A beautifully designed fully functional prototype of a flying car: the Aeromobil 3.0 was recently revealed in Vienna at the Pioneers festival that celebrates entrepreneurship, technology and innovation.
History of the project

AeroMobil 3.0 prototype was designed and manufactured by engineers led by chief designer and CTO Stefan Klein and CEO Juraj Vaculik, co-founders of the company, in just 10 months after the release of the previous and much more basic pre-prototype of the flying car, the AeroMobil 2.5.

AeroMobil, the flying car, is the core product of the Slovakia based company AeroMobil. It has been in development since 1989, when Stefan Klein, the founder and head of the Department of Transport Design at the Academy of Fine Arts in Slovakia began working on a concept of a flying car.

In 2010, Klein joined forces with Juraj Vaculik and established the company with the objective of commercializing the project. AeroMobil reached a key milestone in 2013, when they successfully demonstrated the functionality of the pre-prototype AeroMobil 2.5.
The AeroMobil 3.0

The current flying car prototype AeroMobil 3.0 incorporates significant improvements and upgrades to the AeroMobil 2.5.

The AeroMobil 3.0 prototype is very close to the final product. Built from the same materials as the final product, such as advanced composite materials for the body shell, wings, and wheels, it also boasts all the main features that will be incorporated into the final product, such as avionics equipment, autopilot and an advanced parachute deployment system.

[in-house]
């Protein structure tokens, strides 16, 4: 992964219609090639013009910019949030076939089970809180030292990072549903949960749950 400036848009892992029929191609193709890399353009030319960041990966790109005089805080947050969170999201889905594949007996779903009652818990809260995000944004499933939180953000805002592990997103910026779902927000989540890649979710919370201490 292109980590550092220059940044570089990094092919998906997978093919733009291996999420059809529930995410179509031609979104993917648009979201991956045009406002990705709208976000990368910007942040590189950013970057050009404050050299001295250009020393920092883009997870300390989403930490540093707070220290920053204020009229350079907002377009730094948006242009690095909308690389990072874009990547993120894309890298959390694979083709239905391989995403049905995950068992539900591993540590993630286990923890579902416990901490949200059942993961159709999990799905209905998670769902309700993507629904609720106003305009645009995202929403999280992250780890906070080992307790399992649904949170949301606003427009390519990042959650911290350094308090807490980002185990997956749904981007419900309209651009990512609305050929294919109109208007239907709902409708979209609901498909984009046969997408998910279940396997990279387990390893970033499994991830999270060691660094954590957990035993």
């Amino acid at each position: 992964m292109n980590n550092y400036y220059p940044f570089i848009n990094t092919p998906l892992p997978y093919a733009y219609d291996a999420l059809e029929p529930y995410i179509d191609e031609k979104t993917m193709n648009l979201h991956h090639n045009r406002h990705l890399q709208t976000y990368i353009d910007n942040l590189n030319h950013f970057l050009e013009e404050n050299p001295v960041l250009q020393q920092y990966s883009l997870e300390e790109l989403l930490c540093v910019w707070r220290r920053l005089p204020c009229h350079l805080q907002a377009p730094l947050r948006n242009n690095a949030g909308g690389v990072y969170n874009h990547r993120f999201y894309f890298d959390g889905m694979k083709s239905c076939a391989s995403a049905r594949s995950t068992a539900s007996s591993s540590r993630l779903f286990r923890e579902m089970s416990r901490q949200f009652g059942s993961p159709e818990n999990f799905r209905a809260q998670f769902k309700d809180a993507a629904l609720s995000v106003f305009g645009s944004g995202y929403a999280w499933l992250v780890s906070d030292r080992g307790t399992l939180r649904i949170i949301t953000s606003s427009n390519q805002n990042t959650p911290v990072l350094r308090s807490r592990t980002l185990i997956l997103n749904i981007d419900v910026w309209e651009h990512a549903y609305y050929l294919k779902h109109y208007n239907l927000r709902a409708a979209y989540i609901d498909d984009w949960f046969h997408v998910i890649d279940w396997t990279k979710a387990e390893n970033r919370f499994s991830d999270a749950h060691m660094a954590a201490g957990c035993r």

AeroMobil was designed in a way to fit into existing road infrastructure – its size is comparable to a limousine or a large luxury sedan. It has low maintenance costs and can be parked in regular parking slots in cities. It uses standard gasoline instead of kerosene, and it can therefore be fueled at a regular gas stations.

AeroMobil also implements a number of other advanced technologies, such as a variable angle of attack of the wings, which significantly boosts the efficiency of take-off and shortens the take-off requirements, and sturdy suspension, which enables take-off and landing at relatively rough terrain.

The flying roadster 3.0 prototype has a top groundspeed of 124mph and a flight travel range of 430 miles or up to four hours – enough to reach Aberdeen from London.  In the air, it can fly for four hours, or up to 430 miles, and when its in flight-gliding mode, it uses less fuel than most cars, the company claims.

To fly the car, you do need a pilot’s license, but Aeromobil claims that it is very stable and easy to control.

Pricing for the Aeromobil hasn’t been announced yet but the company said that it will be in the range of supercar pricing. So we’re expecting around 200 000 Euros.


Photography ©AeroMobil















 
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